Our next SME was Travel Compositor, which helps traditional travel agencies of every size and OTAs respond to the market’s demands for a more personalized travel experience. This seemed to me to be perfectly adapted to what the European Commission had said earlier was their objective of “helping SMEs in their digitalization”. So what sort of support was Travel Compositor getting from the public sector? Manuel Aragonés, CEO of the company, confessed that “Ironically, we are a European start up and yet our service has been embraced first by destinations, institutions and companies in America. Here in Europe it seems that the DMOs are more concerned about the politics of facilitating a digital solution to their local stakeholders”.  

European destinations were the next characters to bring into the picture. Most DMOs are themselves public-private partnerships and Vienna is no exception, although it is officially “the most livable city in the world”. Its balance between prosperity and sustainability make it a global benchmark as a “Smart City”. Andrea Kostner, Deputy Director, Content Management & Production, Vienna Tourist Board, declared that “Vienna works closely with local technology providers and with our predominantly SME stakeholders in order to make Vienna a “smart tourism city” – a city that offers both visitors and residents an exciting yet relaxed, authentic, comfortable and “green” urban experience. Most of our marketing budget for promoting visitation to Vienna comes through a tax that is paid by visitors through hotels so clearly we need tourists to use hotel services. That said, we do have Airbnb in Vienna but the offer is relatively small compared to our 63,000 hotel beds. This is partly due to the fact that a significant percentage of residential accommodation in the city is subsidized by the government or municipality and can therefore not legally be sublet.”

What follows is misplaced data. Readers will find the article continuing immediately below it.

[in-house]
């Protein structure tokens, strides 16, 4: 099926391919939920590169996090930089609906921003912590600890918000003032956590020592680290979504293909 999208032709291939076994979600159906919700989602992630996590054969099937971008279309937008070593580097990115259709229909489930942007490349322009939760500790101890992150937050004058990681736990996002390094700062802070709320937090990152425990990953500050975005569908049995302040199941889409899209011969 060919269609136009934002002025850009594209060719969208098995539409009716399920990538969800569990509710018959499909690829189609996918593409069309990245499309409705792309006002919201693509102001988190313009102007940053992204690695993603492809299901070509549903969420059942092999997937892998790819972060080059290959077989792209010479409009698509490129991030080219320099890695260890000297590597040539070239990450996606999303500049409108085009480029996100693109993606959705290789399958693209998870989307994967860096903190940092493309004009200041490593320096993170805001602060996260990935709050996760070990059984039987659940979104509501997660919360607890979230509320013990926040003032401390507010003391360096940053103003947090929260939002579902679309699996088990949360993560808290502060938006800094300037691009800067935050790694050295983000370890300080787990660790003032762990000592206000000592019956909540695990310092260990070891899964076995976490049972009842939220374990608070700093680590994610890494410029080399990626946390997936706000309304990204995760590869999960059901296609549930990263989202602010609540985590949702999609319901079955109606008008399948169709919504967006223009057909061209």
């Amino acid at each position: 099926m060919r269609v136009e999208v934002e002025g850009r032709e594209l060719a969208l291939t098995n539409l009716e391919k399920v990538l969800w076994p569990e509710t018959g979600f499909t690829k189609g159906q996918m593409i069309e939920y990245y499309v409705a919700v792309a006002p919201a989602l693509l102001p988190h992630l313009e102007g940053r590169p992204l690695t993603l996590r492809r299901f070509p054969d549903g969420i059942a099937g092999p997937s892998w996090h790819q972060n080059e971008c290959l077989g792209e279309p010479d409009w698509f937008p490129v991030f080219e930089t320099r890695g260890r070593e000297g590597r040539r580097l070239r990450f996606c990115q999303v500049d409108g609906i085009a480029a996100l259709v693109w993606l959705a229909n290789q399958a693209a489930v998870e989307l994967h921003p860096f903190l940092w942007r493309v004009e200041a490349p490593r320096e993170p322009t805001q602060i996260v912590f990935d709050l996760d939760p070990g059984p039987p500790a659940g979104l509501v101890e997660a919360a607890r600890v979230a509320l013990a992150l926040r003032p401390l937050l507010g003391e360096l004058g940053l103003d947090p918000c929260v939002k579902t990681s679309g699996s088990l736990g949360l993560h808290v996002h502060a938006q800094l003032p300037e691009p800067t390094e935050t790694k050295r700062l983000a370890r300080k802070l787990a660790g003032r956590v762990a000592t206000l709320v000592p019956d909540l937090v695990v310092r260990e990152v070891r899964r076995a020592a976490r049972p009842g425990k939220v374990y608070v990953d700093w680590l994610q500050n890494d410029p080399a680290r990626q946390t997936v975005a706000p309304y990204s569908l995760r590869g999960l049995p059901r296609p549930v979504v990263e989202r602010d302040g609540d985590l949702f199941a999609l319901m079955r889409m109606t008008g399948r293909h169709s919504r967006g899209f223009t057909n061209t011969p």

CEHAT, the Spanish Confederation of Hotels and Tourism Accommodation providers, is a great example of European best practice for associative travel industry collaboration. Twelve years ago they created ITH (Institute for Hotel Technology) to promote innovation in the industry. CEHAT’s members are large and small but I suspect the smaller hotels in Spain are among the most competitive and technologically advanced in Europe, if not the world thanks, at least in part, to ITH’s not-for-profit culture of innovation and knowledge sharing. Talking about how the not-for-profit collaborative model of ITH could be implemented on a European scale, Ramón Estalella declared: “I represent CEHAT on a number of European hotel industry associations and events and we are always expressing the need for more public measures to facilitate innovation and digitalization for SME´s. Technology and innovation are essential but they mean nothing without the training and information for hoteliers. European authorities and institutions must support tech and innovation start-ups but not to the detriment of also supporting long-established hotel SMEs. Politicians and institutions are putting resources behind the “sexy” start-up culture but they should not forget their obligation to help make that innovation accessible to the thousands of hotels, many of which are SMEs that represent the backbone of Europe’s tourism industry.”

This last comment was a great reality check to end a one-hour session that sought to encourage straight talking and practical collaboration between the institutions that are often accused of legislating from their ivory tower in Brussels and the representatives of the continent’s all important small and medium enterprises.

Original and complete article can be read at the MMGY website.

Por Chris Pomeroy